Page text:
MSMEs support call for micro stock market
WIGNALL…if we look at the example of the junior stock exchange and the number of companies that have gone public, and the improvement in corporate governance in those companies, that would really bode well for micro- companies, in particular, for the purpose of formalization (Photo: Joseph Wellington)
Associations that run local micro, small and medium-sized enterprises (MSMEs) said they fully support the creation of a micromarket at the local stock exchange.
“With all the funding challenges we are currently facing, I think this is a great idea. The idea that Minister Shaw backed when he was head of the department is still relevant but, for a some reason, hasn’t taken hold,” said Donovan Wignall, Chairman of the MSME Alliance – a network of business organizations that represents more than 300,000 MSMEs locally.
Speaking at last month’s edition of Jamaica Observer Business ForumWignall said that while much discussion has been and is still taking place at the broader private sector level, the respective groups, comprising his organization as well as the efforts of the Small Business Association of Jamaica (SBAJ) and the Young Entrepreneurs Association (YEA), among other bodies, would move quickly to begin discussions with Marlene Street Forrest, managing director of the Jamaica Stock Exchange (JSE).
“Through these discussions, we will see how we can run the program of a micro exchange. We can set a limit of probably $50-100 million as a ceiling for the initial public offering (IPO) for micro businesses, but I believe it’s a great idea worth pursuing,” he said.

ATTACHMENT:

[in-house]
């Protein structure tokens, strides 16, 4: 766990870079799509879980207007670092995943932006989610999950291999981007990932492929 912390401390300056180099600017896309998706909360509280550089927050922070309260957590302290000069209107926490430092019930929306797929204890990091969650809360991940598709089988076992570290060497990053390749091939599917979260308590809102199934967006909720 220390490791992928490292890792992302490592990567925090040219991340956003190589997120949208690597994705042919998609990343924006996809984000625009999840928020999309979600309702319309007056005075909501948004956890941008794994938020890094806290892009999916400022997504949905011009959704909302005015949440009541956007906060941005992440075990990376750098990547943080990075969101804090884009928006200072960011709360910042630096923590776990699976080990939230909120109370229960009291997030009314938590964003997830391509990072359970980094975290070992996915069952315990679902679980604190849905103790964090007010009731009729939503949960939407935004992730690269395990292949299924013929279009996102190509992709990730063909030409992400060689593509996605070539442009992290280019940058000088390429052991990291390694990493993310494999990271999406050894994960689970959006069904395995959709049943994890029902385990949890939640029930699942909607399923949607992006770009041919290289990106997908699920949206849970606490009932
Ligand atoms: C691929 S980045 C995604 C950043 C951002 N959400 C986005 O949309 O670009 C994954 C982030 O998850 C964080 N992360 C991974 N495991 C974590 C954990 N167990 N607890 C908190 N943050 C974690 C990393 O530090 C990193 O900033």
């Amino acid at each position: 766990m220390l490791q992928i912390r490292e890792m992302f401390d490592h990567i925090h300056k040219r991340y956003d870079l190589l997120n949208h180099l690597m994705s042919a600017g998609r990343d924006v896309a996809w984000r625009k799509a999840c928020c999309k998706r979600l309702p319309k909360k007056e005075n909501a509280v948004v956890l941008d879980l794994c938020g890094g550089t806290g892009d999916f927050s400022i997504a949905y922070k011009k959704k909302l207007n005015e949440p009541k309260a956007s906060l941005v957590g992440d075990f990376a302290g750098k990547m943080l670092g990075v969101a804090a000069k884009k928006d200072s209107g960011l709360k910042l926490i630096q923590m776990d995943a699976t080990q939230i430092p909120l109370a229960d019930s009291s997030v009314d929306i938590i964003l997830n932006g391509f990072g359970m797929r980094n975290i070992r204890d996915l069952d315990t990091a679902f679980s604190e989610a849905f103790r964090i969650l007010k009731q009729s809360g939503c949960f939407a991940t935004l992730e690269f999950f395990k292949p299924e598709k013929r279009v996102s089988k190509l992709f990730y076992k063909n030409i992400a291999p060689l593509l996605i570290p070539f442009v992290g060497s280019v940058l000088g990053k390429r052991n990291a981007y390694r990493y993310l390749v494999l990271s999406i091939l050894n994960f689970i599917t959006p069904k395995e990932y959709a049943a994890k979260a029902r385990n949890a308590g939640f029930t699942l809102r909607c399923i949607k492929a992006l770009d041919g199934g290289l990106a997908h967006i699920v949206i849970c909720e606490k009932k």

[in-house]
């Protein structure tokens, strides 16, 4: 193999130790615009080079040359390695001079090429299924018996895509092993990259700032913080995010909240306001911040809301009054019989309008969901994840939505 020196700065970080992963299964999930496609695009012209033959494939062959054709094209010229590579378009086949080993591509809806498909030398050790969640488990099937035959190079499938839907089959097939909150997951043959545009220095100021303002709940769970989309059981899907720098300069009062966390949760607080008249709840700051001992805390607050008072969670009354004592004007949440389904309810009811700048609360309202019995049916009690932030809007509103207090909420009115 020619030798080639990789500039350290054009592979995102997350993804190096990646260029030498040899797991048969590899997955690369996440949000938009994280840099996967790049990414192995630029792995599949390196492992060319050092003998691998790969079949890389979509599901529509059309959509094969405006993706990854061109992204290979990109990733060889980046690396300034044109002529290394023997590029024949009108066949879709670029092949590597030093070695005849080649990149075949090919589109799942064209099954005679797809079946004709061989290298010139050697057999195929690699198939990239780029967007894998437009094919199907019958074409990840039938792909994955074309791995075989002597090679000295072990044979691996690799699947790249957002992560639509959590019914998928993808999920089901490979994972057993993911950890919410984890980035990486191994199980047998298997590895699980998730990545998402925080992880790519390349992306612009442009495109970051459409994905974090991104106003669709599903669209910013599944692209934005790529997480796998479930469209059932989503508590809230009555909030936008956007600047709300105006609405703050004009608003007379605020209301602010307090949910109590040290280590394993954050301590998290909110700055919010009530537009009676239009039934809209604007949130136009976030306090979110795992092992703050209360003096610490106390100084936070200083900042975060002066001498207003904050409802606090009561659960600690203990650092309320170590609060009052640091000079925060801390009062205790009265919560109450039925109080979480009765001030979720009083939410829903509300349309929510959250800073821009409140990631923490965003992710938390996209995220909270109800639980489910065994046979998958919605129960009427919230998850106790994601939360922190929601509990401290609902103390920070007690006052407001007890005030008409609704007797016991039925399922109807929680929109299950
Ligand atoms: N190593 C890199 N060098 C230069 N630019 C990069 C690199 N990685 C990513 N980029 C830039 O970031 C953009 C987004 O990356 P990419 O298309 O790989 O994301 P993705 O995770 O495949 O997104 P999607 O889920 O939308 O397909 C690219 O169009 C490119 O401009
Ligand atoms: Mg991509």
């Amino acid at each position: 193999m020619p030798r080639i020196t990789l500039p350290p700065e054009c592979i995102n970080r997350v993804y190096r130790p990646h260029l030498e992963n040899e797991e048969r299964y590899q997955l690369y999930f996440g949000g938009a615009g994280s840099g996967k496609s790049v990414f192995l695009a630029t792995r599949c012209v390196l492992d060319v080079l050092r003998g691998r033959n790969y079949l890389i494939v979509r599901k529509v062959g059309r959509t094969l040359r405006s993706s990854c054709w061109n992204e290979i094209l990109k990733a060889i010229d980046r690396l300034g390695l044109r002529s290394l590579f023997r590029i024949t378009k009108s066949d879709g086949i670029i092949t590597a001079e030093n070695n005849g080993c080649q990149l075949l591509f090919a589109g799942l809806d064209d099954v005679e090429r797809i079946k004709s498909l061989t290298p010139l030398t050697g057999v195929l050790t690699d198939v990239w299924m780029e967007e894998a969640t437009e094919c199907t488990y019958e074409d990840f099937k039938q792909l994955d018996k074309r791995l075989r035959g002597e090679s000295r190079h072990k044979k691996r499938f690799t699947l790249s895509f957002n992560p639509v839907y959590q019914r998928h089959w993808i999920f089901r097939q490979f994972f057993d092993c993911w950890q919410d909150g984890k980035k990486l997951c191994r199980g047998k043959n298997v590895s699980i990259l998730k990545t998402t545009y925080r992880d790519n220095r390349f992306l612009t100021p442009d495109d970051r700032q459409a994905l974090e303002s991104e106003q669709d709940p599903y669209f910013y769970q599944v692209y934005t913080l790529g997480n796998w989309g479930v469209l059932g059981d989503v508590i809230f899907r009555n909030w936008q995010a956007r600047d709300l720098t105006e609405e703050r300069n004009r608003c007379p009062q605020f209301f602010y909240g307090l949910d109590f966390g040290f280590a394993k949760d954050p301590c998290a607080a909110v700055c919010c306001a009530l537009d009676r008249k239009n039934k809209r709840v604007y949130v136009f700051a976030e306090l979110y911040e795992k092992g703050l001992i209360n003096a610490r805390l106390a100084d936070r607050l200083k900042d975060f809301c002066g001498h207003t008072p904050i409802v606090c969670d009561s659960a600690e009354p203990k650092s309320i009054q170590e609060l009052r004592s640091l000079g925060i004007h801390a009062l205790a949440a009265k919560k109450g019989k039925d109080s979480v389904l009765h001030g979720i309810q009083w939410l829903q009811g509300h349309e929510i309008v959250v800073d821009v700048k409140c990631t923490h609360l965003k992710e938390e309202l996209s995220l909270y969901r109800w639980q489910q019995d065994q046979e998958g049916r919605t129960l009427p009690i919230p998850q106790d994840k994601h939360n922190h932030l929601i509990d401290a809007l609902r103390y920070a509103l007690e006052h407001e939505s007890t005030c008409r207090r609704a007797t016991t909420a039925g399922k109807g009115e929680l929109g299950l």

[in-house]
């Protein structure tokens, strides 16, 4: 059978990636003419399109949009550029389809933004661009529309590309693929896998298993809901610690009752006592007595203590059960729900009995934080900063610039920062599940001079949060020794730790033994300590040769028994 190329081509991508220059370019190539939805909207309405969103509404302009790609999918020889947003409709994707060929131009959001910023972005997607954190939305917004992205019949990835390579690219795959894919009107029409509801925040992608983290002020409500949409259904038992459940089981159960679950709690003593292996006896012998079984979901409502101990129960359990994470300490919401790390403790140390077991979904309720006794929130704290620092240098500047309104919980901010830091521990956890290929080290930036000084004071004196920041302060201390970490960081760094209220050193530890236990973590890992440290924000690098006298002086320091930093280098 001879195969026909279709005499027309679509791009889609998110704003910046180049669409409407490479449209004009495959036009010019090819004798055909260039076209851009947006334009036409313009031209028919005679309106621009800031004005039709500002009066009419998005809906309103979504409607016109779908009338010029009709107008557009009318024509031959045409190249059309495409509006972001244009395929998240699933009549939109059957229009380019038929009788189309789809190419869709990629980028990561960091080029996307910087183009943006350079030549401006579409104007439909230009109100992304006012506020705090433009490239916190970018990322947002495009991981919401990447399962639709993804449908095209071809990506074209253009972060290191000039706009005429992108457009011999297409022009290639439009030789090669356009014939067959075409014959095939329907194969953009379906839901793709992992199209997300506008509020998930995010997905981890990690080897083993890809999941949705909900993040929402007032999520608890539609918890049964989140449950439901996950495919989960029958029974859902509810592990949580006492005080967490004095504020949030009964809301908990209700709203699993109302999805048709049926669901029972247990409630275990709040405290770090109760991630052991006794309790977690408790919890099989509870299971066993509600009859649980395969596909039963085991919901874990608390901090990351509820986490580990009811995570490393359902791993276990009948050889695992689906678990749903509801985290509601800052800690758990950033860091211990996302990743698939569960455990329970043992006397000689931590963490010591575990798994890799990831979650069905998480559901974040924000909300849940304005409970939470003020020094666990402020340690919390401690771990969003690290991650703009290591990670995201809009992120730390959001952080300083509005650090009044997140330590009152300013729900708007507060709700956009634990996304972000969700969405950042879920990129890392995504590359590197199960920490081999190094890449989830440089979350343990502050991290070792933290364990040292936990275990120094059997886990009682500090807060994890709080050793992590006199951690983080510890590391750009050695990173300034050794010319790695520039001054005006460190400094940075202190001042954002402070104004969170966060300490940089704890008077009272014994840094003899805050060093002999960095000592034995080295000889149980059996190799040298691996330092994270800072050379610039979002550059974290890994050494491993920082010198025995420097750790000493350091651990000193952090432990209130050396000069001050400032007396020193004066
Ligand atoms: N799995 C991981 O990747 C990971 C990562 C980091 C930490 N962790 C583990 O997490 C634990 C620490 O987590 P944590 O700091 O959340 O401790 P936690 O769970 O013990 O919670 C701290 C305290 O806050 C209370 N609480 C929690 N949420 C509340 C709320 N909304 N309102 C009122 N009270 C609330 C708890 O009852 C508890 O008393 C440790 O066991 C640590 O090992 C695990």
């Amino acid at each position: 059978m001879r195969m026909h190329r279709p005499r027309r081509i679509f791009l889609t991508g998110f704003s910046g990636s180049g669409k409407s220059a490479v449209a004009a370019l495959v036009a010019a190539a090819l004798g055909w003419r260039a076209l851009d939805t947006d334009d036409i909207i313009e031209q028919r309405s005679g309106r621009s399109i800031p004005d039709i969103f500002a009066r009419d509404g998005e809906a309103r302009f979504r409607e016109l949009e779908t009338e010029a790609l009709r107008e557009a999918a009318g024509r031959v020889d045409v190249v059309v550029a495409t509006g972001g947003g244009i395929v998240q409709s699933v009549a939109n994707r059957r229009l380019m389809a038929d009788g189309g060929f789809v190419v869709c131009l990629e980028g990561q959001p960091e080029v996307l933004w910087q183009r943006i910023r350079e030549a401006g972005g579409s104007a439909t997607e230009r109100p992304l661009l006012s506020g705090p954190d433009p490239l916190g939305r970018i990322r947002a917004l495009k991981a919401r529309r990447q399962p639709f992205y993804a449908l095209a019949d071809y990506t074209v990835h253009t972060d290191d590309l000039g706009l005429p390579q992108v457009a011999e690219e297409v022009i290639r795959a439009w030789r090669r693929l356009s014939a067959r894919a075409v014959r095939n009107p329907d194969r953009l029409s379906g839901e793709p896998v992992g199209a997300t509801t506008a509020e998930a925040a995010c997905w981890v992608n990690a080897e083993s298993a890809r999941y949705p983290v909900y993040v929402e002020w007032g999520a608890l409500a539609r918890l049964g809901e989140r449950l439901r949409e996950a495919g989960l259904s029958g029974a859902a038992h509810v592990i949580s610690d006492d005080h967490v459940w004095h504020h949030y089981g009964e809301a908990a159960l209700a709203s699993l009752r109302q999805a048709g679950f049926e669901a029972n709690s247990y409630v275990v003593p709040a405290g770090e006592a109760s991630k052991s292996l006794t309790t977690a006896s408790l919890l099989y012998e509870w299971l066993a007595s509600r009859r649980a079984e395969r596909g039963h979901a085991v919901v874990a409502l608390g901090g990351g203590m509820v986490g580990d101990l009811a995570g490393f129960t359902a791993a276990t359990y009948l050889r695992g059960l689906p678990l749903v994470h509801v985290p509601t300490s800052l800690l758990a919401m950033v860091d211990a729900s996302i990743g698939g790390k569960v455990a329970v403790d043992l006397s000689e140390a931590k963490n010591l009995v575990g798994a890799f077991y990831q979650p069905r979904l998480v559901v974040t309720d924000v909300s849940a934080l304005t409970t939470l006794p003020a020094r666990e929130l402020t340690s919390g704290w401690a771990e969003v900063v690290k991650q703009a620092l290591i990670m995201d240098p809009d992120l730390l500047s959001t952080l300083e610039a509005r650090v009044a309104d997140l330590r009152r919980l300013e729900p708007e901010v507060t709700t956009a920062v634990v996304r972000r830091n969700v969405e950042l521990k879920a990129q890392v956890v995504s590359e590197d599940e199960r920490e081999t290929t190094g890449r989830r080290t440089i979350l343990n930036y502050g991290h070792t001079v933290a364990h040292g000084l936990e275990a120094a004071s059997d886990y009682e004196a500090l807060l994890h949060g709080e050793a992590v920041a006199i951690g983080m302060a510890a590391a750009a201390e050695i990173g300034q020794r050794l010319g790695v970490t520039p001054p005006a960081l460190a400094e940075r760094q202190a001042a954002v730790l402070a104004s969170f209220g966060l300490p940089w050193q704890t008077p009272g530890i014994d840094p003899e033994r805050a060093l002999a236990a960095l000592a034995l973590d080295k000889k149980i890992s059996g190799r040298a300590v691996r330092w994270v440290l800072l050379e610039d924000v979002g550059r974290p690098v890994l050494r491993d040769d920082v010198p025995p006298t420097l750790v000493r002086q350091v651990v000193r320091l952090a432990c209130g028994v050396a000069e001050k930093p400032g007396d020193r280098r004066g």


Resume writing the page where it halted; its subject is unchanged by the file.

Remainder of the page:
“If we look at the example of the junior stock market and the number of companies that have gone public, and the improvement in corporate governance in those companies, that would really bode well for micro-enterprises, in particular for formalization purposes,” Wignall added.
Following the creation of a junior market in 2009, which to date accounts for almost half of the more than 100 securities now listed on the JSE, a micro-exchange is expected to allow small businesses with revenues below 15 million dollars to raise capital to start business growth.
The junior market already allows fully registered and legitimate SMEs to raise between $50 million and $500 million in new funds in an IPO. Incentives including full exemption from income tax for the first five years and 50 percent for the remaining five years are also applied.
YEA Chairman Cordell Williams Graham, also giving his full support to the development of a micro-market, said that apart from formalization and corporate governance structures, the creation of such a market will allow small business players to benefit from diversified funding.
“I think it’s also a good decision, which gives a significant boost to formality because of the requirements,” she told the forum.
Minister Audley Shaw, a long-time advocate of the need for a micromarket and instrumental in the creation of the junior market, recently stressed at a JSE listing ceremony the need for action definitive ways to get things started, noting that a micro fellowship “will present another opportunity for more businesses to go formal.”
Shaw had also said in its previous proposals that a micro-exchange would target companies with capitalization between $5 million and $50 million as they seek funding to support growth and expansion.
“I will champion him and promote him in cabinet to the prime minister and finance minister,” he said.
WILLIAMS GRAHAM… I think it’s also a good decision, which gives a significant boost to formality due to the demands (Photos: Naphtali Junior)